Journal of Emergencies, Trauma, and Shock

ORIGINAL ARTICLE
Year
: 2018  |  Volume : 11  |  Issue : 3  |  Page : 183--188

Resuscitation of out-of-hospital cardiac arrest victims in Lebanon: The experience and views of prehospital providers


Mohamad H Haidar1, Samar Noureddine2, Mona Osman3, Hussain Isma'eel3, Mazen El Sayed4 
1 Department of Nursing, United Staffing Solutions, New York, USA
2 Department of Nursing, American University of Beirut Hariri School of Nursing, Beirut, Lebanon
3 Department of Internal Medicine, American University of Beirut Medical Center, Beirut, Lebanon
4 Department of Emergency Medicine, American University of Beirut Medical Center, Beirut, Lebanon

Correspondence Address:
Dr. Mazen El Sayed
Department of Emergency Medicine, American University of Beirut Medical Center, Beirut
Lebanon

Background: The survival rate of out-of-hospital cardiac arrest (OHCA) victims in Lebanon is much lower than those seen internationally. In this study, we examined the attitudes and practices of prehospital providers in resuscitation. Methods: We devised a cross-sectional survey with questions adopted from the literature including a study out of Lebanon. Questionnaires were mailed to 300 volunteers who were recruited from 10 centers of local emergency medical services (EMS). Results: A total of 258 questionnaires were returned (86% response rate). Most participants (>80%) were younger than 30 years, and males (60%). Over half reported witnessing up to 10 arrests per year, with 72.5% reporting prehospital return of spontaneous circulation in <6% of cases. Futile resuscitation was frequently (91%) practiced. Participants believed resuscitation should be withdrawn when prolonged (55.4%) or in the presence of advanced directives (34.1%) or terminal illness (27.5%). Reported resuscitation challenges were related to the reaction of witnesses (70.1%), to delay in calling EMS (84.4%), and to traffic delays (30%). Participants recommended training lay persons in resuscitation (79%), training prehospital providers in advanced airway management (68.2%) and intravenous skills (60.1%), providing medications in ambulances (57.7%), and adjusting traffic laws (52%). Conclusion: Prehospital providers in Lebanon face several challenges in their resuscitation practices. A multi-faceted strategy to improve resuscitation practices is needed in Lebanon. In addition to policy development, structural changes should be put in place for improved outcomes in OHCA victims.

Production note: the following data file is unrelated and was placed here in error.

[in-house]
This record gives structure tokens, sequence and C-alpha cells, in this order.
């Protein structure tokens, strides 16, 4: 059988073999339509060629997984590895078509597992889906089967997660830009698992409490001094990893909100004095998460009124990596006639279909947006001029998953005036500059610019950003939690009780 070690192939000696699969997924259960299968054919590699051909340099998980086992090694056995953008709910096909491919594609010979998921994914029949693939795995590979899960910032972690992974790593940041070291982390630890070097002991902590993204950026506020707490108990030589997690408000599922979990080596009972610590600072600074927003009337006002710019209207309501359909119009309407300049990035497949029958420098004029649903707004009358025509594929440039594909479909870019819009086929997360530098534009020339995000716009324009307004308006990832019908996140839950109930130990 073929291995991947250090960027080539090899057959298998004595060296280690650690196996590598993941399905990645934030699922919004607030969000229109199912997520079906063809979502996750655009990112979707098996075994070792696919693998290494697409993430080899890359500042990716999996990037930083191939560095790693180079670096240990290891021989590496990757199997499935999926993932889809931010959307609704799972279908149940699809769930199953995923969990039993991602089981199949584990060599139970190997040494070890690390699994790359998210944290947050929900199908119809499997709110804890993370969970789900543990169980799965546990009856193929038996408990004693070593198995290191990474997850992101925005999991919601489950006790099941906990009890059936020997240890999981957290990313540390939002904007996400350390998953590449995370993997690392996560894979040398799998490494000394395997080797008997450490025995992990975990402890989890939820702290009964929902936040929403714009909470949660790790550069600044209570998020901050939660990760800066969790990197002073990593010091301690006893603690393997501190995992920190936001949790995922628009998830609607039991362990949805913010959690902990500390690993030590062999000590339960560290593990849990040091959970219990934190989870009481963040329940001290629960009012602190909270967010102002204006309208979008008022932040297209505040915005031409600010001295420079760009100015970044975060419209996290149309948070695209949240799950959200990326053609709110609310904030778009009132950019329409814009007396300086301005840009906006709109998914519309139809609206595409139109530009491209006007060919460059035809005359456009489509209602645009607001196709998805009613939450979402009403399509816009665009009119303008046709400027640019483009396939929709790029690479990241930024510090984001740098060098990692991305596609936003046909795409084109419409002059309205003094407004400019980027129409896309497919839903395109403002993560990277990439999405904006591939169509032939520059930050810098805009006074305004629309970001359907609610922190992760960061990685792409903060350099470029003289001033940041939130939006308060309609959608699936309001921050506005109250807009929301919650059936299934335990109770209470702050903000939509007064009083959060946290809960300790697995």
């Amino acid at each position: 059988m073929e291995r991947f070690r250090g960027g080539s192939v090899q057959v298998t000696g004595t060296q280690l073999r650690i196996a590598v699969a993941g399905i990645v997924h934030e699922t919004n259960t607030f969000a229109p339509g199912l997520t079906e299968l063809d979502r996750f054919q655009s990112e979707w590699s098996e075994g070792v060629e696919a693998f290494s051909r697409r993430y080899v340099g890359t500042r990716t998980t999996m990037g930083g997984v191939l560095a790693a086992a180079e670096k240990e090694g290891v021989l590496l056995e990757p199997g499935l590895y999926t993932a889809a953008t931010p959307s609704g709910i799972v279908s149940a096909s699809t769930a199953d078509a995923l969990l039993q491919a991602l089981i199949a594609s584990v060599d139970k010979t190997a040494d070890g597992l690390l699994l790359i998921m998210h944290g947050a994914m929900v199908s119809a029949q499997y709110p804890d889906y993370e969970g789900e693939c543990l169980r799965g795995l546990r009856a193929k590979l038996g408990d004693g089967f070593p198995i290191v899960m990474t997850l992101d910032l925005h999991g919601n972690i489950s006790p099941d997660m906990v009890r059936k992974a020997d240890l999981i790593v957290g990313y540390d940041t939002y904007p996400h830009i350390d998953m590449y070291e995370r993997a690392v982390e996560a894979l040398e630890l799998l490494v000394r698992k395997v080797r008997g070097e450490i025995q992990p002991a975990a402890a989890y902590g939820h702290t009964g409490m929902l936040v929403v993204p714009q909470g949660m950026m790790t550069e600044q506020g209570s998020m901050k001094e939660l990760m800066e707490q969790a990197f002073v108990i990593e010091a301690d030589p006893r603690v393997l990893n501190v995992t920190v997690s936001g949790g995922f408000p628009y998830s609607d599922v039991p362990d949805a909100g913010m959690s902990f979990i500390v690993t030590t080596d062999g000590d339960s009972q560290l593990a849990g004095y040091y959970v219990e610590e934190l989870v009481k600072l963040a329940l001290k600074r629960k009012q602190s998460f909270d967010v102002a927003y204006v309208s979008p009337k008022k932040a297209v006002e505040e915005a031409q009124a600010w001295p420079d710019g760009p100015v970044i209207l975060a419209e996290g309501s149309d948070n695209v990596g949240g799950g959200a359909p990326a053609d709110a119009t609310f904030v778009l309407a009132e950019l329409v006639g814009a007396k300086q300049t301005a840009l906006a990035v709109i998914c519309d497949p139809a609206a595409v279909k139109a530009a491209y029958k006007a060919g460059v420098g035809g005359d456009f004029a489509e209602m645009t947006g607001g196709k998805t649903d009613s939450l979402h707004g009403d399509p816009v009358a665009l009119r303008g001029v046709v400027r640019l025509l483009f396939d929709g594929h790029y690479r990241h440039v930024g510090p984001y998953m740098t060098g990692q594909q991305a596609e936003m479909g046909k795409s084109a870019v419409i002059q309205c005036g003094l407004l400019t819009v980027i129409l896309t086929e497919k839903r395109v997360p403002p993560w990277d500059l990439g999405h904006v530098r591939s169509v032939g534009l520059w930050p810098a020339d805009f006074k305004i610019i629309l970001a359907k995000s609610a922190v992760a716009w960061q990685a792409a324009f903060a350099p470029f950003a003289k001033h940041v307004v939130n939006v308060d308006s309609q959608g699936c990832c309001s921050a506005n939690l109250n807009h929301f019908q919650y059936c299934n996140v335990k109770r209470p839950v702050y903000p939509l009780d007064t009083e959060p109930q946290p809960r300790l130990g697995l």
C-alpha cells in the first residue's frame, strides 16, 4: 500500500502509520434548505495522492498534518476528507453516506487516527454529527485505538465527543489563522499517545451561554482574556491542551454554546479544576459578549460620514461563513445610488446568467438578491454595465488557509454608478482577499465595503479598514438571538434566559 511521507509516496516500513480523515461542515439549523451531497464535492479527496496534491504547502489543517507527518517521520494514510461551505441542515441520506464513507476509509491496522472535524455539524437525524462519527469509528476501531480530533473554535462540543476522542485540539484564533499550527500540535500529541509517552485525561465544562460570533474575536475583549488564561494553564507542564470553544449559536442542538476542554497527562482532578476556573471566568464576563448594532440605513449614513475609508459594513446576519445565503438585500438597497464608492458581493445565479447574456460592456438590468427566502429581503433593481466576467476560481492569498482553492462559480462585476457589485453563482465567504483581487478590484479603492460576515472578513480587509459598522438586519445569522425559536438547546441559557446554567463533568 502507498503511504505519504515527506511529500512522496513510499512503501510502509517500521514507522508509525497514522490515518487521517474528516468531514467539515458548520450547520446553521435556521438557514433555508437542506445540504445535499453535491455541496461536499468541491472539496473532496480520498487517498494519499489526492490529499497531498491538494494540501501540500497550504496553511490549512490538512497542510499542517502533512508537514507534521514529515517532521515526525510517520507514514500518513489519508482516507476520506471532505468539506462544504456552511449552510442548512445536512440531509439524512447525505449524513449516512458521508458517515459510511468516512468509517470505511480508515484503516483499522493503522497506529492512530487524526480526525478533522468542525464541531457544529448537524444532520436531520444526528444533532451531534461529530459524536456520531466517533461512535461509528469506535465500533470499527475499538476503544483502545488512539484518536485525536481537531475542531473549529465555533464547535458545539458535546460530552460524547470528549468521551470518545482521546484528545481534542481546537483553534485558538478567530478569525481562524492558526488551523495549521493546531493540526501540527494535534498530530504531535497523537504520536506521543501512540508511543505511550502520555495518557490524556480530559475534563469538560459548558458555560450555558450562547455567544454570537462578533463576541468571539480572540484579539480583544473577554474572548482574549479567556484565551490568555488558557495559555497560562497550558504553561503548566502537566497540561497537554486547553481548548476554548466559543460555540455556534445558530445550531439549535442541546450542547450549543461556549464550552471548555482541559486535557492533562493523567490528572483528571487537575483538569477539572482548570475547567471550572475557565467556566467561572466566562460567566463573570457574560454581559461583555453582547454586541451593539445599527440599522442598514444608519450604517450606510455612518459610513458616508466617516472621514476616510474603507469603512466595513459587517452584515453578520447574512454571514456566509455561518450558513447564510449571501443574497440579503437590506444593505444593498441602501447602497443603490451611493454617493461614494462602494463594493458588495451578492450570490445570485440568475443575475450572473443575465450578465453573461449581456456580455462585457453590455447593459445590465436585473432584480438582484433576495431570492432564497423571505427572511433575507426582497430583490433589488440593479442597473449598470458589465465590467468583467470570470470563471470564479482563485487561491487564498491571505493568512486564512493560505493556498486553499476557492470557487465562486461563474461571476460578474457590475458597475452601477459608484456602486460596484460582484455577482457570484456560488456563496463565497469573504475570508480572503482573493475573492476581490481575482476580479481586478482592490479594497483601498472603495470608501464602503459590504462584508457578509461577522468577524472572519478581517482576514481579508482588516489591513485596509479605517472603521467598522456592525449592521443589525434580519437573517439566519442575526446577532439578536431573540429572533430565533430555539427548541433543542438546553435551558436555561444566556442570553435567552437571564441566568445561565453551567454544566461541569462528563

How to cite this article:
Haidar MH, Noureddine S, Osman M, Isma'eel H, El Sayed M. Resuscitation of out-of-hospital cardiac arrest victims in Lebanon: The experience and views of prehospital providers.J Emerg Trauma Shock 2018;11:183-188


How to cite this URL:
Haidar MH, Noureddine S, Osman M, Isma'eel H, El Sayed M. Resuscitation of out-of-hospital cardiac arrest victims in Lebanon: The experience and views of prehospital providers. J Emerg Trauma Shock [serial online] 2018 [cited 2021 May 11 ];11:183-188
Available from: https://www.onlinejets.org/article.asp?issn=0974-2700;year=2018;volume=11;issue=3;spage=183;epage=188;aulast=Haidar;type=0